Review, “The Rover” (Director: David Michod) — * star (out of ****)
Alex’s Least Favorite Movie of 2014
Released June 13, 2014
Directed by David Michod
Written by Michod and Joel Edgerton
Cinematography by Larry Smith
Starring Guy Pearce, Robert Pattinson, a lot of nap-inducing wide shots
Running Times: 103 hellish minutes
Budget: $12 million
Worldwide Box Office: $2.3 million (good, ’cause this sucked)
Here is yet another ambiguous-narrative indie with a very cool set-up, a solid cast and absolutely nothing else going for it. It feels like a waste not only of its audience’s time but of the time of all the talented folks acting their li’l hearts out (Guy Pearce and Robert Pattinson being the headliners) in service of a threadbare plot that isn’t entirely articulated on the screen. Motivations are tabled in favor of mumbling and long stares. Outbursts of sudden, unprompted violence substitute for plot development. The core conceit of “The Rover” (a post-apocalyptic Australia) has been explored, and explored better, in all four “Mad Max” movies — not exactly paragons of storytelling cogency themselves. This fucking thing was only 103 minutes long and I almost fell asleep about 30 minutes into it. And then again around the 1-hour mark. I doubt I would have missed much. I can’t believe it took two people to write this screenplay.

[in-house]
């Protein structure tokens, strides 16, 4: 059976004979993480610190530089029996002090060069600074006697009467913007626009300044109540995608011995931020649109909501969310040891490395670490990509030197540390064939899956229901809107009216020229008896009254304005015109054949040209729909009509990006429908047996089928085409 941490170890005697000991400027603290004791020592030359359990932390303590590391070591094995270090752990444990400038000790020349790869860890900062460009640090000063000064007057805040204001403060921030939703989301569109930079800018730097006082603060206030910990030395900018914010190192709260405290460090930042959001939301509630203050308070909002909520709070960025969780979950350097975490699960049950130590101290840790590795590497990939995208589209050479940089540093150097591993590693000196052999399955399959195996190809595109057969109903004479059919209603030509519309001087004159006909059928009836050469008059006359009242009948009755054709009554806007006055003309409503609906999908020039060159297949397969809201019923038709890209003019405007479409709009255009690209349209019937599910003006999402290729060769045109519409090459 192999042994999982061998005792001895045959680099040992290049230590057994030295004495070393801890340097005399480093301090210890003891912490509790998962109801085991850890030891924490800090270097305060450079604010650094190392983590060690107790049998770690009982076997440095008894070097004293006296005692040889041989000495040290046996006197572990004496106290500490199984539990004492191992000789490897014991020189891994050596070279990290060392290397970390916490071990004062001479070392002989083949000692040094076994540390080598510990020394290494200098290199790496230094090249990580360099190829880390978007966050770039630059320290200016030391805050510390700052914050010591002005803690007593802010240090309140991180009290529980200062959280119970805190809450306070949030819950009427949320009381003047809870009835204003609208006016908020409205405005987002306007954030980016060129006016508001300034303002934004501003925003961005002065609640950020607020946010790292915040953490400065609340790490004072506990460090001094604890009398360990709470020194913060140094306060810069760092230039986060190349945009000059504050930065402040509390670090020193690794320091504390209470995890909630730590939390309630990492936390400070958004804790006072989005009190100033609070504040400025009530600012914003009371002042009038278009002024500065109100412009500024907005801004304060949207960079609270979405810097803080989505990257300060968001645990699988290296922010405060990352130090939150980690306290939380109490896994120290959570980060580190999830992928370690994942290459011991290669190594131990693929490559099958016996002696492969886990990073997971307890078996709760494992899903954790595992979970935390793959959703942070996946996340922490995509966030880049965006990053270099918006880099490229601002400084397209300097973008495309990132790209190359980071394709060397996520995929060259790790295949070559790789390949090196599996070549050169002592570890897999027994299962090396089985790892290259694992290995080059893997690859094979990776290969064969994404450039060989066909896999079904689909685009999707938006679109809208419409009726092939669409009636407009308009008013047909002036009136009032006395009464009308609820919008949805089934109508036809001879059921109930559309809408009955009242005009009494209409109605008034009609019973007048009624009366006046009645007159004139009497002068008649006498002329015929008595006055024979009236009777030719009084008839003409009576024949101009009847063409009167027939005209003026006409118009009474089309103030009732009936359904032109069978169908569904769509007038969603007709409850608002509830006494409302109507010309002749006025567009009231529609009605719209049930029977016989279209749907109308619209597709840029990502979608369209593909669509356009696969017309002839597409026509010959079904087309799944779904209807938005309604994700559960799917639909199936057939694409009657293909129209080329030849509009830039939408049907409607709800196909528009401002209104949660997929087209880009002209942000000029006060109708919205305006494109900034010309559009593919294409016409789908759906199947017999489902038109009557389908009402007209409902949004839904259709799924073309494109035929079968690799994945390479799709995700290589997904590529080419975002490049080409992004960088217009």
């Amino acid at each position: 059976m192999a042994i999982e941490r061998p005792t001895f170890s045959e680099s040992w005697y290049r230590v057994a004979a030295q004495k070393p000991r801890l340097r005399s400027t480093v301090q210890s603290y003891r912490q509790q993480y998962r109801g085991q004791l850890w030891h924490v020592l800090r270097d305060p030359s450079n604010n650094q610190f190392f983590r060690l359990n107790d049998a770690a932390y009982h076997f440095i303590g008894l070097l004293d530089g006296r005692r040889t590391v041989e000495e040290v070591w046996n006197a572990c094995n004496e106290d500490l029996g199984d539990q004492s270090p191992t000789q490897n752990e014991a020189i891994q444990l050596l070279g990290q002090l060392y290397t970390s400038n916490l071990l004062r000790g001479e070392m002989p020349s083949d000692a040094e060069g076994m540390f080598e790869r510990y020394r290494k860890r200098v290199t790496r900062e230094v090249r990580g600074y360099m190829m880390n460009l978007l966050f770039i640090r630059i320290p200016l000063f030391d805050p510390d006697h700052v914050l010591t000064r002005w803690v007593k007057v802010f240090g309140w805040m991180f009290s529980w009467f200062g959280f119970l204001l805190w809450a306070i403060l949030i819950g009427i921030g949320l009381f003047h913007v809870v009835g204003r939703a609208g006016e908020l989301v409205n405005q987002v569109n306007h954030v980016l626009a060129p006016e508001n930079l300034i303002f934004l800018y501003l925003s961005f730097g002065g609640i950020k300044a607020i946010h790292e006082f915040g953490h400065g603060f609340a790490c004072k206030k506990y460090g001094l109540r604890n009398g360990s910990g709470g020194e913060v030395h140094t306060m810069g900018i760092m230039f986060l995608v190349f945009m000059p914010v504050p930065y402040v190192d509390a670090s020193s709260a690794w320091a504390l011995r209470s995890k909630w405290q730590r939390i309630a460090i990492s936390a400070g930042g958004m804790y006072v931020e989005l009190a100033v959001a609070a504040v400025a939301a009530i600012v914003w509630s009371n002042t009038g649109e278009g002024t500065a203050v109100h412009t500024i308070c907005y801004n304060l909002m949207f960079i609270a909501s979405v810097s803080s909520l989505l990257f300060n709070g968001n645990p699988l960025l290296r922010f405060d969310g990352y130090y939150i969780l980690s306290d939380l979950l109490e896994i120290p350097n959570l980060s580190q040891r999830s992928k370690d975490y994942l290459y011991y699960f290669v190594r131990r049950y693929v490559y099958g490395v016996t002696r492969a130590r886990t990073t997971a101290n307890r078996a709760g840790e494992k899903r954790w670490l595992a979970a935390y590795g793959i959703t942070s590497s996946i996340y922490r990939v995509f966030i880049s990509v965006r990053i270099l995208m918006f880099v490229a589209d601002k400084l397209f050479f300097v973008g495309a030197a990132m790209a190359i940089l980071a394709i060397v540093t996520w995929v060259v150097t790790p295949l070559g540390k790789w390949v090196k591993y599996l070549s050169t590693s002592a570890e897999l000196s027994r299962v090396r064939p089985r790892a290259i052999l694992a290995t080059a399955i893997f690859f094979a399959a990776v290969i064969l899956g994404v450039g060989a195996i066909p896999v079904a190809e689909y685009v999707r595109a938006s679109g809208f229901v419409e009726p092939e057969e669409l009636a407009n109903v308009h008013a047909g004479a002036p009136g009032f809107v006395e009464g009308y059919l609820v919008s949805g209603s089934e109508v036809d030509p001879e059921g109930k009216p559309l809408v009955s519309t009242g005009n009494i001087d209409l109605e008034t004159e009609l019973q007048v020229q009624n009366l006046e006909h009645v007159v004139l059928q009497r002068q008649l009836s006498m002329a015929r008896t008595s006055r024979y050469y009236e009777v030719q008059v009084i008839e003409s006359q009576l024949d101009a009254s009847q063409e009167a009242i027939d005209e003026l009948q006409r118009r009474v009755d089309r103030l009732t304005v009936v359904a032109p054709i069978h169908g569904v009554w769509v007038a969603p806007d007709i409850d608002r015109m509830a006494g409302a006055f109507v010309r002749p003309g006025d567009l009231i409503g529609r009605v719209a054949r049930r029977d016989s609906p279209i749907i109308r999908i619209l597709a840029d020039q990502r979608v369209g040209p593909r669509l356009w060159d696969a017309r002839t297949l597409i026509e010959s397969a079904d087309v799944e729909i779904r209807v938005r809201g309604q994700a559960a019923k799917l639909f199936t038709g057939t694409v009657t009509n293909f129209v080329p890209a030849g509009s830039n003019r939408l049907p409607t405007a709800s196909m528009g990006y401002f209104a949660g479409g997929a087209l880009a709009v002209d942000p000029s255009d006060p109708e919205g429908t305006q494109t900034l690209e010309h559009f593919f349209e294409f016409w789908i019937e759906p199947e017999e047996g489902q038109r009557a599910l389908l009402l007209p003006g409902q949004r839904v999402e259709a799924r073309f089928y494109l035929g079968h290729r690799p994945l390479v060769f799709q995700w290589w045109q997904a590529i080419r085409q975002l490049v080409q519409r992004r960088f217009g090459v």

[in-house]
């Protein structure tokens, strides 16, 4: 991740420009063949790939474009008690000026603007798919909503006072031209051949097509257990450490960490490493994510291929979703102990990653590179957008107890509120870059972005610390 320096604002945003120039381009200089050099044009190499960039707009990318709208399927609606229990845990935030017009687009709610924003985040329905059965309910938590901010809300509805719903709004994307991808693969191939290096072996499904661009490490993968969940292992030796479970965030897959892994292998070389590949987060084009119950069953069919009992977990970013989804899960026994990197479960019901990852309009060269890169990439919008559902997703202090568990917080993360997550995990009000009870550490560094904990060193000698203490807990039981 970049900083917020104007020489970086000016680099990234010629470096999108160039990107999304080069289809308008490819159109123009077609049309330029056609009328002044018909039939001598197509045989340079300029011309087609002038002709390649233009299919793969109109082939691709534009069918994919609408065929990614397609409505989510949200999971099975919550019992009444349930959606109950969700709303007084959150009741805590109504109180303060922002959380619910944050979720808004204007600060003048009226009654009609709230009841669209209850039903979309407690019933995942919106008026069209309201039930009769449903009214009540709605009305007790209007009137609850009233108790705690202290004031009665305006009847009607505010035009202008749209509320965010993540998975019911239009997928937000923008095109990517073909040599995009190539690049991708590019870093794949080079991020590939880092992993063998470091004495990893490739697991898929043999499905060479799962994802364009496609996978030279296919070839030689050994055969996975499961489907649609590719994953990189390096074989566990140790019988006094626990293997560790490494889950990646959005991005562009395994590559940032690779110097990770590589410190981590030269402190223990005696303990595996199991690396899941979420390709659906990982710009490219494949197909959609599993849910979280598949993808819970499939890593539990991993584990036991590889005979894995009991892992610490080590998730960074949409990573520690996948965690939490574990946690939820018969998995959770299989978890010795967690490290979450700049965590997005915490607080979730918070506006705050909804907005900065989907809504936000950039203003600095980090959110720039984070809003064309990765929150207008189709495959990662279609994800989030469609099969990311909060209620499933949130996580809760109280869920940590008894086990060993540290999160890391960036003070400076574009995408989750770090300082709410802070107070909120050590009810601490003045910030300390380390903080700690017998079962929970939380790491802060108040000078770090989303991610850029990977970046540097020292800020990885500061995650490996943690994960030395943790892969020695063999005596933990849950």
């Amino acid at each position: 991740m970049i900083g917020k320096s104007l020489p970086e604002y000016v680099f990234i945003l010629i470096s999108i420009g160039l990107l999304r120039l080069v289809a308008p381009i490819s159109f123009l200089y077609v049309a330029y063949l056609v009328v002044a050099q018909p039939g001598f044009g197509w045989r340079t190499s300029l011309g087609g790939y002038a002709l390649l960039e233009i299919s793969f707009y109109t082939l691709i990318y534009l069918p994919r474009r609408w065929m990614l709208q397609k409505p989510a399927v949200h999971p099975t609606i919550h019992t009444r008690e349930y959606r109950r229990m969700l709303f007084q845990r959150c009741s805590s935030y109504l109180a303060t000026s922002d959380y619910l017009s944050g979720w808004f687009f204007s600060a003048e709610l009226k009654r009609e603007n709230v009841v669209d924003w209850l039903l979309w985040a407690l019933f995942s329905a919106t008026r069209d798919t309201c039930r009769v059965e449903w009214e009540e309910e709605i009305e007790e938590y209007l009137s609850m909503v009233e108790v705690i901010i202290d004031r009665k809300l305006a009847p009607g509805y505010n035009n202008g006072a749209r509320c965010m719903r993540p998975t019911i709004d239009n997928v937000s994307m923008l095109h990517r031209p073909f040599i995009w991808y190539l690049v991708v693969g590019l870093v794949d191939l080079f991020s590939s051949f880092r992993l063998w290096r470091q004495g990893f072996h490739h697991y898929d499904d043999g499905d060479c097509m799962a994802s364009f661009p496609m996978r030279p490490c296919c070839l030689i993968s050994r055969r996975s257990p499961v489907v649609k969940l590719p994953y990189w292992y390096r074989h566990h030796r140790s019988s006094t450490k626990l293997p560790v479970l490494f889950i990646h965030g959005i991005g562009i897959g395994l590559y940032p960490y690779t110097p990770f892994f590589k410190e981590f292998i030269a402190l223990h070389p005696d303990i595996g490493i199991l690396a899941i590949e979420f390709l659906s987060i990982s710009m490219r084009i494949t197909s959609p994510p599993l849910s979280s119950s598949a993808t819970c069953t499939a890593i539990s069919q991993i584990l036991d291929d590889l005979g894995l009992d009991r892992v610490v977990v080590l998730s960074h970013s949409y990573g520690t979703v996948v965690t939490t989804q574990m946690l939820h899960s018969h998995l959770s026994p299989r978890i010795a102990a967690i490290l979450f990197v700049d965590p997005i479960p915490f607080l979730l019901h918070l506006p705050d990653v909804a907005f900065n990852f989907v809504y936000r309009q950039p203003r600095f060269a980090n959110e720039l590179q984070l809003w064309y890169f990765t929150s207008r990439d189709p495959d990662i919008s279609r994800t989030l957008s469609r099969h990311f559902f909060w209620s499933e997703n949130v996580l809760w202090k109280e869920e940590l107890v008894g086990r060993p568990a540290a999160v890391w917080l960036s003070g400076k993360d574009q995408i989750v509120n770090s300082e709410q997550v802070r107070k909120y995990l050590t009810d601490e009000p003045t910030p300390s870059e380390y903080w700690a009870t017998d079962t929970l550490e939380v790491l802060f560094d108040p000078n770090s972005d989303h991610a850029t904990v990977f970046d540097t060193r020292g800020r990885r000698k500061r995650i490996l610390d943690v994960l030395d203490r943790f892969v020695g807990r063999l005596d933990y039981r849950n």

It’s a bummer, because this was director Michod and writer Edgerton’s follow-up to 2010’s “Animal Kingdom,” a flawed-but-promising tale of dynastic mob life Down Under. Edgerton and Michod both belong to an Australian production collective, Blue-Tongue Films. I don’t want to entirely write Blue-Tongue off (apparently Blue-Tongue’s follow-up to this, “The Gift,” is much better and actually has, you know, characters and a story), but… yikes.
Note: In an upcoming podcast, Filmcore contributor Greg Brecher and I will be talking “The Rover” and the rise of the ambiguous-narrative indie in modern American cinema. Stay tuned.